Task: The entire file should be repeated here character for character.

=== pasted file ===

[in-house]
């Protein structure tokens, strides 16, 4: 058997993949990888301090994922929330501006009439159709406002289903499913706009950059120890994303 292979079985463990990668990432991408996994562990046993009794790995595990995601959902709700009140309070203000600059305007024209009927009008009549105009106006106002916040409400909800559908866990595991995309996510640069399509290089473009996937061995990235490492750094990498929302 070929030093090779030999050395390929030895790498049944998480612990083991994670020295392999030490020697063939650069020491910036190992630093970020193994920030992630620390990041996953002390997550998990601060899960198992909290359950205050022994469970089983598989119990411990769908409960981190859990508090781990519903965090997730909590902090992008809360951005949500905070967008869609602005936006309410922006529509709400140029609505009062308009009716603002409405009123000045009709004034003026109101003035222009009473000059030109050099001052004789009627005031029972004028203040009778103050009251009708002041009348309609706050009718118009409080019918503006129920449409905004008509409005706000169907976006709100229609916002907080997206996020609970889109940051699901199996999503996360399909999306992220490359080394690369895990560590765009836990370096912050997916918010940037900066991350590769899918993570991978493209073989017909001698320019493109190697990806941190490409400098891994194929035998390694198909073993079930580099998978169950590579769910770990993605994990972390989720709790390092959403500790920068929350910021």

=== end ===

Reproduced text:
[in-house]
């Protein structure tokens, strides 16, 4: 058997993949990888301090994922929330501006009439159709406002289903499913706009950059120890994303 292979079985463990990668990432991408996994562990046993009794790995595990995601959902709700009140309070203000600059305007024209009927009008009549105009106006106002916040409400909800559908866990595991995309996510640069399509290089473009996937061995990235490492750094990498929302 070929030093090779030999050395390929030895790498049944998480612990083991994670020295392999030490020697063939650069020491910036190992630093970020193994920030992630620390990041996953002390997550998990601060899960198992909290359950205050022994469970089983598989119990411990769908409960981190859990508090781990519903965090997730909590902090992008809360951005949500905070967008869609602005936006309410922006529509709400140029609505009062308009009716603002409405009123000045009709004034003026109101003035222009009473000059030109050099001052004789009627005031029972004028203040009778103050009251009708002041009348309609706050009718118009409080019918503006129920449409905004008509409005706000169907976006709100229609916002907080997206996020609970889109940051699901199996999503996360399909999306992220490359080394690369895990560590765009836990370096912050997916918010940037900066991350590769899918993570991978493209073989017909001698320019493109190697990806941190490409400098891994194929035998390694198909073993079930580099998978169950590579769910770990993605994990972390989720709790390092959403500790920068929350910021």